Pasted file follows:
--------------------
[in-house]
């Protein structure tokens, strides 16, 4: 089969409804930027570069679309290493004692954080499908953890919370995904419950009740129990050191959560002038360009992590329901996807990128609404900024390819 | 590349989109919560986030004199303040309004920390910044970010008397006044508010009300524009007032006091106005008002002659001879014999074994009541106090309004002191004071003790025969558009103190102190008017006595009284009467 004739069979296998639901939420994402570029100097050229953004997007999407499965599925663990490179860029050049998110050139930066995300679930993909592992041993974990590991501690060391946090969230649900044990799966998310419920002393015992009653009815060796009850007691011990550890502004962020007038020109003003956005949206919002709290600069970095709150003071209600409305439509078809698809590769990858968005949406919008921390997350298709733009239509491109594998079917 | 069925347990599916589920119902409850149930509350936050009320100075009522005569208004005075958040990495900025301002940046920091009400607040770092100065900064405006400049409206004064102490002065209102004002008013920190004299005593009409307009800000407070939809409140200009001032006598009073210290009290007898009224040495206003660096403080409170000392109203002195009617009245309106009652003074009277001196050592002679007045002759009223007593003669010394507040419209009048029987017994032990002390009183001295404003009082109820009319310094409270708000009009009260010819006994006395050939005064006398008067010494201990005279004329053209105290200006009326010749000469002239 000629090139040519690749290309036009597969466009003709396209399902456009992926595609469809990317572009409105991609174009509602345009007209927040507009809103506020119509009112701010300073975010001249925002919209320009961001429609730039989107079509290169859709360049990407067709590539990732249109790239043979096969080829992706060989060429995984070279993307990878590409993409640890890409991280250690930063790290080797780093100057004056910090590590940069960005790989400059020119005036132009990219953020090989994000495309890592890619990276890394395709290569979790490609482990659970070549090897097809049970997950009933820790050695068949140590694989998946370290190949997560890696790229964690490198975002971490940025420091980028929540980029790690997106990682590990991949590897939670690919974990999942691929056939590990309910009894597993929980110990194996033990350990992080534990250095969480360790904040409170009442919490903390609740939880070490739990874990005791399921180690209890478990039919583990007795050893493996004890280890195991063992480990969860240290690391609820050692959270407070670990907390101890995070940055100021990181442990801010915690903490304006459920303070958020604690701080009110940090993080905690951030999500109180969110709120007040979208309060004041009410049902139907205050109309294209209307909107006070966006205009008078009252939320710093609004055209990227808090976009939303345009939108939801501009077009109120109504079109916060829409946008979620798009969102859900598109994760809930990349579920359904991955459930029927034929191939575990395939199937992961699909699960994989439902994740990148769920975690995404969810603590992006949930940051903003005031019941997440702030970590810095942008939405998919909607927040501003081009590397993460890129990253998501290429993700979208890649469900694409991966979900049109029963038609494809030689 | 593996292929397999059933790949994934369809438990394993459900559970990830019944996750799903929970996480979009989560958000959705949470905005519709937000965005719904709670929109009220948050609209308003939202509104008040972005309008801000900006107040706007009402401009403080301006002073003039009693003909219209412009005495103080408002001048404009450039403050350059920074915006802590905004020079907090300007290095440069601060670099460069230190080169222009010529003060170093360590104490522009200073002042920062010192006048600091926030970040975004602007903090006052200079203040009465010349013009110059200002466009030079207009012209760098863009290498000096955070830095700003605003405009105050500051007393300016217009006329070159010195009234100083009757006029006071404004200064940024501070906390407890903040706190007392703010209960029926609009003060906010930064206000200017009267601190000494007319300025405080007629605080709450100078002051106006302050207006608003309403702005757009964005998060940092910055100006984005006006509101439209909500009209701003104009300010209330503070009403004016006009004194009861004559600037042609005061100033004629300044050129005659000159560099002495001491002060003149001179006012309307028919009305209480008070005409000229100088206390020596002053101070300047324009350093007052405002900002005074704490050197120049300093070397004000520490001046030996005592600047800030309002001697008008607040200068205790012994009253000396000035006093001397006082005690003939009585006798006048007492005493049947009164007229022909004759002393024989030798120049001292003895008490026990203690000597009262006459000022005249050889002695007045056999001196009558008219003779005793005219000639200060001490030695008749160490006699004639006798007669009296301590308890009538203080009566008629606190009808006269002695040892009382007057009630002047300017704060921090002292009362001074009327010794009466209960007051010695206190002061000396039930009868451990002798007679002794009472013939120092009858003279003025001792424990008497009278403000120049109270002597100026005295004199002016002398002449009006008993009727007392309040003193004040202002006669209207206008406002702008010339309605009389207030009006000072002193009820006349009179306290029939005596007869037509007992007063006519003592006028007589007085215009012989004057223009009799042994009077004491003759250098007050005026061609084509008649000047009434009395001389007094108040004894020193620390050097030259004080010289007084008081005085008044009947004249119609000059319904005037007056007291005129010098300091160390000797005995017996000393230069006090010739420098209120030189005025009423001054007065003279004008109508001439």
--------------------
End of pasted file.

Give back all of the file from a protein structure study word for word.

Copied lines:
[in-house]
């Protein structure tokens, strides 16, 4: 089969409804930027570069679309290493004692954080499908953890919370995904419950009740129990050191959560002038360009992590329901996807990128609404900024390819 | 590349989109919560986030004199303040309004920390910044970010008397006044508010009300524009007032006091106005008002002659001879014999074994009541106090309004002191004071003790025969558009103190102190008017006595009284009467 004739069979296998639901939420994402570029100097050229953004997007999407499965599925663990490179860029050049998110050139930066995300679930993909592992041993974990590991501690060391946090969230649900044990799966998310419920002393015992009653009815060796009850007691011990550890502004962020007038020109003003956005949206919002709290600069970095709150003071209600409305439509078809698809590769990858968005949406919008921390997350298709733009239509491109594998079917 | 069925347990599916589920119902409850149930509350936050009320100075009522005569208004005075958040990495900025301002940046920091009400607040770092100065900064405006400049409206004064102490002065209102004002008013920190004299005593009409307009800000407070939809409140200009001032006598009073210290009290007898009224040495206003660096403080409170000392109203002195009617009245309106009652003074009277001196050592002679007045002759009223007593003669010394507040419209009048029987017994032990002390009183001295404003009082109820009319310094409270708000009009009260010819006994006395050939005064006398008067010494201990005279004329053209105290200006009326010749000469002239 000629090139040519690749290309036009597969466009003709396209399902456009992926595609469809990317572009409105991609174009509602345009007209927040507009809103506020119509009112701010300073975010001249925002919209320009961001429609730039989107079509290169859709360049990407067709590539990732249109790239043979096969080829992706060989060429995984070279993307990878590409993409640890890409991280250690930063790290080797780093100057004056910090590590940069960005790989400059020119005036132009990219953020090989994000495309890592890619990276890394395709290569979790490609482990659970070549090897097809049970997950009933820790050695068949140590694989998946370290190949997560890696790229964690490198975002971490940025420091980028929540980029790690997106990682590990991949590897939670690919974990999942691929056939590990309910009894597993929980110990194996033990350990992080534990250095969480360790904040409170009442919490903390609740939880070490739990874990005791399921180690209890478990039919583990007795050893493996004890280890195991063992480990969860240290690391609820050692959270407070670990907390101890995070940055100021990181442990801010915690903490304006459920303070958020604690701080009110940090993080905690951030999500109180969110709120007040979208309060004041009410049902139907205050109309294209209307909107006070966006205009008078009252939320710093609004055209990227808090976009939303345009939108939801501009077009109120109504079109916060829409946008979620798009969102859900598109994760809930990349579920359904991955459930029927034929191939575990395939199937992961699909699960994989439902994740990148769920975690995404969810603590992006949930940051903003005031019941997440702030970590810095942008939405998919909607927040501003081009590397993460890129990253998501290429993700979208890649469900694409991966979900049109029963038609494809030689 | 593996292929397999059933790949994934369809438990394993459900559970990830019944996750799903929970996480979009989560958000959705949470905005519709937000965005719904709670929109009220948050609209308003939202509104008040972005309008801000900006107040706007009402401009403080301006002073003039009693003909219209412009005495103080408002001048404009450039403050350059920074915006802590905004020079907090300007290095440069601060670099460069230190080169222009010529003060170093360590104490522009200073002042920062010192006048600091926030970040975004602007903090006052200079203040009465010349013009110059200002466009030079207009012209760098863009290498000096955070830095700003605003405009105050500051007393300016217009006329070159010195009234100083009757006029006071404004200064940024501070906390407890903040706190007392703010209960029926609009003060906010930064206000200017009267601190000494007319300025405080007629605080709450100078002051106006302050207006608003309403702005757009964005998060940092910055100006984005006006509101439209909500009209701003104009300010209330503070009403004016006009004194009861004559600037042609005061100033004629300044050129005659000159560099002495001491002060003149001179006012309307028919009305209480008070005409000229100088206390020596002053101070300047324009350093007052405002900002005074704490050197120049300093070397004000520490001046030996005592600047800030309002001697008008607040200068205790012994009253000396000035006093001397006082005690003939009585006798006048007492005493049947009164007229022909004759002393024989030798120049001292003895008490026990203690000597009262006459000022005249050889002695007045056999001196009558008219003779005793005219000639200060001490030695008749160490006699004639006798007669009296301590308890009538203080009566008629606190009808006269002695040892009382007057009630002047300017704060921090002292009362001074009327010794009466209960007051010695206190002061000396039930009868451990002798007679002794009472013939120092009858003279003025001792424990008497009278403000120049109270002597100026005295004199002016002398002449009006008993009727007392309040003193004040202002006669209207206008406002702008010339309605009389207030009006000072002193009820006349009179306290029939005596007869037509007992007063006519003592006028007589007085215009012989004057223009009799042994009077004491003759250098007050005026061609084509008649000047009434009395001389007094108040004894020193620390050097030259004080010289007084008081005085008044009947004249119609000059319904005037007056007291005129010098300091160390000797005995017996000393230069006090010739420098209120030189005025009423001054007065003279004008109508001439």